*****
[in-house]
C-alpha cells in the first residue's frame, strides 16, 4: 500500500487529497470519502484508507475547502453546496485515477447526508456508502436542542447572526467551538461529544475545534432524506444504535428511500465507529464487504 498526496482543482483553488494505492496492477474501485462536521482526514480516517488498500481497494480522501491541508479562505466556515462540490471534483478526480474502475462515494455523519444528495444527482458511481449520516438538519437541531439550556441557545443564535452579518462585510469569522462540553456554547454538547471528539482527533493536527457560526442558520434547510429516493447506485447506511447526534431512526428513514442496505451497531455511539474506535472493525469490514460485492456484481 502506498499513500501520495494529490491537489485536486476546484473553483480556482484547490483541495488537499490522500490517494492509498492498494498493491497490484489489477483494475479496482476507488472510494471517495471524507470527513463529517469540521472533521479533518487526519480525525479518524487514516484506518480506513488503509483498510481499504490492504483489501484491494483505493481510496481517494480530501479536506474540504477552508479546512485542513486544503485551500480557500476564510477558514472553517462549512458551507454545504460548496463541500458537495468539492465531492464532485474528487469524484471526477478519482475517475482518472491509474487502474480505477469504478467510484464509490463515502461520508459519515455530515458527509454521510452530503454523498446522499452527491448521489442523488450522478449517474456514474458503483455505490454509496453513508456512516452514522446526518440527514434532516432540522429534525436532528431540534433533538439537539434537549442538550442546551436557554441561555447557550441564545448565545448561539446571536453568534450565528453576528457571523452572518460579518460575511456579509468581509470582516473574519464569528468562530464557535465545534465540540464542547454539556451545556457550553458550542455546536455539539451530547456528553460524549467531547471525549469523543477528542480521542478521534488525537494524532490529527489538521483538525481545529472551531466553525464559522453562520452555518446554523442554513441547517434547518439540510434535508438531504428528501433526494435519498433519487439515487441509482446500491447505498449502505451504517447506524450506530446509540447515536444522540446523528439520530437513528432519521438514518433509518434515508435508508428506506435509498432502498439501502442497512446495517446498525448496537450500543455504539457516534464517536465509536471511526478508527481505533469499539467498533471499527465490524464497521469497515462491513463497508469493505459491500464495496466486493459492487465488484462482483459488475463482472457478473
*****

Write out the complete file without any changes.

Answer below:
[in-house]
C-alpha cells in the first residue's frame, strides 16, 4: 500500500487529497470519502484508507475547502453546496485515477447526508456508502436542542447572526467551538461529544475545534432524506444504535428511500465507529464487504 498526496482543482483553488494505492496492477474501485462536521482526514480516517488498500481497494480522501491541508479562505466556515462540490471534483478526480474502475462515494455523519444528495444527482458511481449520516438538519437541531439550556441557545443564535452579518462585510469569522462540553456554547454538547471528539482527533493536527457560526442558520434547510429516493447506485447506511447526534431512526428513514442496505451497531455511539474506535472493525469490514460485492456484481 502506498499513500501520495494529490491537489485536486476546484473553483480556482484547490483541495488537499490522500490517494492509498492498494498493491497490484489489477483494475479496482476507488472510494471517495471524507470527513463529517469540521472533521479533518487526519480525525479518524487514516484506518480506513488503509483498510481499504490492504483489501484491494483505493481510496481517494480530501479536506474540504477552508479546512485542513486544503485551500480557500476564510477558514472553517462549512458551507454545504460548496463541500458537495468539492465531492464532485474528487469524484471526477478519482475517475482518472491509474487502474480505477469504478467510484464509490463515502461520508459519515455530515458527509454521510452530503454523498446522499452527491448521489442523488450522478449517474456514474458503483455505490454509496453513508456512516452514522446526518440527514434532516432540522429534525436532528431540534433533538439537539434537549442538550442546551436557554441561555447557550441564545448565545448561539446571536453568534450565528453576528457571523452572518460579518460575511456579509468581509470582516473574519464569528468562530464557535465545534465540540464542547454539556451545556457550553458550542455546536455539539451530547456528553460524549467531547471525549469523543477528542480521542478521534488525537494524532490529527489538521483538525481545529472551531466553525464559522453562520452555518446554523442554513441547517434547518439540510434535508438531504428528501433526494435519498433519487439515487441509482446500491447505498449502505451504517447506524450506530446509540447515536444522540446523528439520530437513528432519521438514518433509518434515508435508508428506506435509498432502498439501502442497512446495517446498525448496537450500543455504539457516534464517536465509536471511526478508527481505533469499539467498533471499527465490524464497521469497515462491513463497508469493505459491500464495496466486493459492487465488484462482483459488475463482472457478473